The Effects of Several Paper Characteristics and Application Methods on the Sublimation Rate of Cyclododecane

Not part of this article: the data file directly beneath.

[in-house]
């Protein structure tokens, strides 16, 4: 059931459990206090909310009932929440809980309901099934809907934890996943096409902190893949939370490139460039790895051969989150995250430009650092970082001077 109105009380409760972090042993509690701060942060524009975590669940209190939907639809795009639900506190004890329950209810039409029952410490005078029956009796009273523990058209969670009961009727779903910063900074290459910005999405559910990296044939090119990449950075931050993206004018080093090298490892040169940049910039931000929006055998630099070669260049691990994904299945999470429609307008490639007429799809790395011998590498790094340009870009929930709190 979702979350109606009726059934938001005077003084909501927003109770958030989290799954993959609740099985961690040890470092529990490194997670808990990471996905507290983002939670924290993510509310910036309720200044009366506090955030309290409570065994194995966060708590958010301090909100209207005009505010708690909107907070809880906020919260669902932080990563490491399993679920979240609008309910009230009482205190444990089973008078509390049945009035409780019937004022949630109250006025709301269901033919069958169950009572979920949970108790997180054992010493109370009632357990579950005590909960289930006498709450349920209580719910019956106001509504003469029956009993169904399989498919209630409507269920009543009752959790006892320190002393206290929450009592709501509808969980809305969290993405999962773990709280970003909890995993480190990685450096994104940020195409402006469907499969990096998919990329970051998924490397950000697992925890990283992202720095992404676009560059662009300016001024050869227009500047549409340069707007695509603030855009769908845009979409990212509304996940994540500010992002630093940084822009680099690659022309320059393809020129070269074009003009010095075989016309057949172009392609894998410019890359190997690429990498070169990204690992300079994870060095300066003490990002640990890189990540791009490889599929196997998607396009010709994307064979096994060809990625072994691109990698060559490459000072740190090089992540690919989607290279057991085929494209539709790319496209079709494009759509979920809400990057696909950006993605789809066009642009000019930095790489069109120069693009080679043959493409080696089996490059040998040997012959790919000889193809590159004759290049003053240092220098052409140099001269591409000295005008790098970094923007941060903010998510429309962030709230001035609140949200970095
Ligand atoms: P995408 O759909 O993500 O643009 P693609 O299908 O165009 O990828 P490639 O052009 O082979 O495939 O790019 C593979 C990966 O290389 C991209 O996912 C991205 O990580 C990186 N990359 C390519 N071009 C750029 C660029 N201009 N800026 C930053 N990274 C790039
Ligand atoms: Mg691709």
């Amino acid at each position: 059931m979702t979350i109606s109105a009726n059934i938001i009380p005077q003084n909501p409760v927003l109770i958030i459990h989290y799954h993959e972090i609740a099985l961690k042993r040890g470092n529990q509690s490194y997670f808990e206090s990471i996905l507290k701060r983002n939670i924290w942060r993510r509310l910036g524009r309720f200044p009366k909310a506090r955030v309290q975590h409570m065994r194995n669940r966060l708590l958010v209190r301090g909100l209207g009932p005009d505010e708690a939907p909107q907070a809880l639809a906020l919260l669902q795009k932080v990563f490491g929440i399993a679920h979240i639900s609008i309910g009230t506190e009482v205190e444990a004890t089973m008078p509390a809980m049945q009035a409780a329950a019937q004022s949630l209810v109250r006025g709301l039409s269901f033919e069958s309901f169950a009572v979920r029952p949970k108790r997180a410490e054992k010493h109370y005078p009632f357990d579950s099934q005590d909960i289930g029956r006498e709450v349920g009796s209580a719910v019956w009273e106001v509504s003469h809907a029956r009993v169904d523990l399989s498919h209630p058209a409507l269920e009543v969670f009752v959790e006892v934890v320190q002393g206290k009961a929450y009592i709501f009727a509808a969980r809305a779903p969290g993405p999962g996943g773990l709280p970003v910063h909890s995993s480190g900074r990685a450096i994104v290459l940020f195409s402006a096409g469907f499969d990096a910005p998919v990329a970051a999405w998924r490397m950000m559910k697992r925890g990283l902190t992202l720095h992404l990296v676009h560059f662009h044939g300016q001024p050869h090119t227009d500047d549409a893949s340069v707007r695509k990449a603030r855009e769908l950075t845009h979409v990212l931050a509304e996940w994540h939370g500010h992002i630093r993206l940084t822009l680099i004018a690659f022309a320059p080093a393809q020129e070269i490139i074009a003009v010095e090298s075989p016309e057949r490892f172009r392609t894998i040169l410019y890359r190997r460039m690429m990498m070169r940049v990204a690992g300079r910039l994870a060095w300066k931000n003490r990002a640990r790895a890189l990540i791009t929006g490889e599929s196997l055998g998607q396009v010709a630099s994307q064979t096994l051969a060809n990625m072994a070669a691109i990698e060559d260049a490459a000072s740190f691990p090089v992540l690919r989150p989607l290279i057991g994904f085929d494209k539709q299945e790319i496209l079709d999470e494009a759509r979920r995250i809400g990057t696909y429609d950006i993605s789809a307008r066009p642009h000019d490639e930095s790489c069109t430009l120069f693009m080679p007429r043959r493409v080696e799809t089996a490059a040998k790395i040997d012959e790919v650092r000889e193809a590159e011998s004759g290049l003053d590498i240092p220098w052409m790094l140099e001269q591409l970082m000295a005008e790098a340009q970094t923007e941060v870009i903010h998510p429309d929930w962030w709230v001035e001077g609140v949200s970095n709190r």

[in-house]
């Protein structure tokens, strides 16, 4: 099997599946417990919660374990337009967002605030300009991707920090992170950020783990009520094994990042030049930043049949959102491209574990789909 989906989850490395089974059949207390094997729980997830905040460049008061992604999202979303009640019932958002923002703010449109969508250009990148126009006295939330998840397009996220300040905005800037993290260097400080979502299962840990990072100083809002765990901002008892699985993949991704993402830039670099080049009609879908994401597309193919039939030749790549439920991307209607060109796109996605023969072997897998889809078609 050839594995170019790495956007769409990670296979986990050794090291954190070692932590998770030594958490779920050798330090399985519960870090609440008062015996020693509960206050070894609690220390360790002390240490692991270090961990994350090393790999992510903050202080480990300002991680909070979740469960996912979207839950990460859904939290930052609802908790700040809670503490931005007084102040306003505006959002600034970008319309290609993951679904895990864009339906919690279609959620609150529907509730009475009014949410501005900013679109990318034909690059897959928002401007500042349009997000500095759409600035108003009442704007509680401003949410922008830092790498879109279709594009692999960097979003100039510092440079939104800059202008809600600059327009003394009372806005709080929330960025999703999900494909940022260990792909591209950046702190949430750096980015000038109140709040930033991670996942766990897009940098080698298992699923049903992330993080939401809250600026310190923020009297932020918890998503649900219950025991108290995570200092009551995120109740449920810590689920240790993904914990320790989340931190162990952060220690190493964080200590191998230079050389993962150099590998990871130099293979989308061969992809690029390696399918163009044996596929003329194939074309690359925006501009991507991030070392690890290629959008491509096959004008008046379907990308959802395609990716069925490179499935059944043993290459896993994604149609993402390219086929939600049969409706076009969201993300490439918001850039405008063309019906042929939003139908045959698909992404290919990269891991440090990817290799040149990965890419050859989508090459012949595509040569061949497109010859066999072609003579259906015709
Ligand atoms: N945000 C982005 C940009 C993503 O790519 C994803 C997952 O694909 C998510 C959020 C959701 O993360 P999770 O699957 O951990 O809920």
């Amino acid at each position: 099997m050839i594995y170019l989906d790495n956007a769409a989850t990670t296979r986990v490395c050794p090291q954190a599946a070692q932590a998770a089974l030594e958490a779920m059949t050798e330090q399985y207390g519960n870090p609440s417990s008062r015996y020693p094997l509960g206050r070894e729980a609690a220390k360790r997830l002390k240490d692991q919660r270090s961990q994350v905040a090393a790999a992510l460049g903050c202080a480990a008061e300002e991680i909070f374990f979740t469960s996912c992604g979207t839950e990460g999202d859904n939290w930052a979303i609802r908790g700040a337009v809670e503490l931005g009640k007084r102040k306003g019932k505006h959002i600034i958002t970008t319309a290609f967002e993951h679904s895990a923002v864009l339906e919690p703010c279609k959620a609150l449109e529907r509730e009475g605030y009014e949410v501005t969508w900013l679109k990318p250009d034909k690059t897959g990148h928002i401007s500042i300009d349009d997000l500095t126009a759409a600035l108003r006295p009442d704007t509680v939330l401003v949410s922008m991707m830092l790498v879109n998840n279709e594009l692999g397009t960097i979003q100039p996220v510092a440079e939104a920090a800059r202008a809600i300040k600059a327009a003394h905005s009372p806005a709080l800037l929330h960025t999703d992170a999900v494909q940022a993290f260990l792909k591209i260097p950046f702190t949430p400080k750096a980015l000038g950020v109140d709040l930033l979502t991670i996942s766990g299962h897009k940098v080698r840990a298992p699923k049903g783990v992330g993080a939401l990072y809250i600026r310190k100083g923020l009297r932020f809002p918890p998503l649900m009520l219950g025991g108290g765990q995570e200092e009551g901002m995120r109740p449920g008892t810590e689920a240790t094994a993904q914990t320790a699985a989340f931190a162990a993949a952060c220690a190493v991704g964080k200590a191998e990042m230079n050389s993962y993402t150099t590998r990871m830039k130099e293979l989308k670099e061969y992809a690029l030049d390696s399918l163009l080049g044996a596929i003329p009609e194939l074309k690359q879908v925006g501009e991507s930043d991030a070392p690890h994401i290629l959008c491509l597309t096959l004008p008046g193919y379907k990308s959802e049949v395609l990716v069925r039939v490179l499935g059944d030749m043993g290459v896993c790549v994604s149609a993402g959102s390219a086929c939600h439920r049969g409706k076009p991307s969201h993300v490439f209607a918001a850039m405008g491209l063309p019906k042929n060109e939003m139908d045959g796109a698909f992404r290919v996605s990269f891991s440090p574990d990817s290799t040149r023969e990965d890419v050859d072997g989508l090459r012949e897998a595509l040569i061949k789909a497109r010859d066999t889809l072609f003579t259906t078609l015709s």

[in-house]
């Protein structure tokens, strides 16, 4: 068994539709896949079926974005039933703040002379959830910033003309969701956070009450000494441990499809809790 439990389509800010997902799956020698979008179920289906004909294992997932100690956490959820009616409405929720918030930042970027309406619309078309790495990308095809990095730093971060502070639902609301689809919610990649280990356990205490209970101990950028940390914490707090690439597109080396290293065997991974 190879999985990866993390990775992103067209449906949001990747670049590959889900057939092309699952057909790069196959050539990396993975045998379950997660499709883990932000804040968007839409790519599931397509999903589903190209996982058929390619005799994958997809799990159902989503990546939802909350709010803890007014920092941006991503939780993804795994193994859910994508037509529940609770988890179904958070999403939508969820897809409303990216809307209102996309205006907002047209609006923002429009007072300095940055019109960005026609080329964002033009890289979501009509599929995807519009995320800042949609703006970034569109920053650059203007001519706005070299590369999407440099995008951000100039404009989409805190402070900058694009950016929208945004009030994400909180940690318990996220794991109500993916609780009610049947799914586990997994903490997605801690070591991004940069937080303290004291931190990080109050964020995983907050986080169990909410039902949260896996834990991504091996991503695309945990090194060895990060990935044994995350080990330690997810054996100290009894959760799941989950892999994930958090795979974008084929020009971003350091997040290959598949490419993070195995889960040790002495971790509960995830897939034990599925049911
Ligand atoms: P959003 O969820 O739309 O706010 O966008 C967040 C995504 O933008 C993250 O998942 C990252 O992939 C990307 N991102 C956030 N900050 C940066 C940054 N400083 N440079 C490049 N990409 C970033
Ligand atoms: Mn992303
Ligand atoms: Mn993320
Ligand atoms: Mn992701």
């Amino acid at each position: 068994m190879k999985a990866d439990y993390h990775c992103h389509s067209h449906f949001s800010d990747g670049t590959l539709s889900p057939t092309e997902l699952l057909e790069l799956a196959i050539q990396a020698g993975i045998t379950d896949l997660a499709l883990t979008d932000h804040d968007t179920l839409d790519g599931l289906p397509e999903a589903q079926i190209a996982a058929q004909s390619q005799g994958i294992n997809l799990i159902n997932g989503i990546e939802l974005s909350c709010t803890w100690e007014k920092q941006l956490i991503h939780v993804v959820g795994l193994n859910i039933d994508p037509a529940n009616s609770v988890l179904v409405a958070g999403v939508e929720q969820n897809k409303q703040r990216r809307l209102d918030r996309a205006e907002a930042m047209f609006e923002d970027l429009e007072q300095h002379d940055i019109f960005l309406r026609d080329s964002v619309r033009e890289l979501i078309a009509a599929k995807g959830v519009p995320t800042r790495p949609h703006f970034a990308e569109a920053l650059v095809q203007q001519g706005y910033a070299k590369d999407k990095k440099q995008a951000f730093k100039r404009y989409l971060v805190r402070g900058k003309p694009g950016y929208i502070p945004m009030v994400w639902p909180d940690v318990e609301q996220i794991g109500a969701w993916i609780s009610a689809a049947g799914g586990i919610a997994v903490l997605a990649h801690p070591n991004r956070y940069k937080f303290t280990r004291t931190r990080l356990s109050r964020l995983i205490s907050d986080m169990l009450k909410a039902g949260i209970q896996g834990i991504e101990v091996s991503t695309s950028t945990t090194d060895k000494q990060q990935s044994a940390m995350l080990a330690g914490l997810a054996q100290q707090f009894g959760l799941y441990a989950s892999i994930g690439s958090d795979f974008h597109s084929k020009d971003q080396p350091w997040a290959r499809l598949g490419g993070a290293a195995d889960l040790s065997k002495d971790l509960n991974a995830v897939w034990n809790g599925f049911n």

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Cyclododecane (CDD) is a waxy, solid cyclic hydrocarbon (C12H24) that sublimes at room temperature and possesses strong hydrophobicity. In paper conservation CDD is used principally as a temporary fixative of water-soluble media during aqueous treatments. Hydrophobicity, ease of reversibility, low toxicity, and absence of residues are reasons often cited for its use over alternative materials although the latter two claims continue to be debated in the literature. The sublimation rate has important implications for treatment planning as well as health and safety considerations given the dearth of reliable information on its toxicity and exposure limits. This study examined how the rate of sublimation is affected by fiber type, sizing, and surface finish as well as delivery in the molten phase and as a saturated solution in low boiling petroleum ether. The effect of warming the paper prior to application was also evaluated. Sublimation was monitored using gravimetric analysis after which samples were tested for residues with gas chromatography-flame ionization detection (GC-FID) to confirm complete sublimation. Water absorbency tests were conducted to determine whether this property is fully reestablished. Results suggested that the sublimation rate of CDD is affected minimally by all of the paper characteristics and application methods examined in this study. The main factors influencing the rate appear to be the thickness and mass of the CDD over a given surface area as well as temperature and ventilation. The GC-FID results showed that most of the CDD sublimed within several days of its disappearance from the paper surface regardless of the application method. Minimal changes occurred in the water absorbency of the samples following complete sublimation.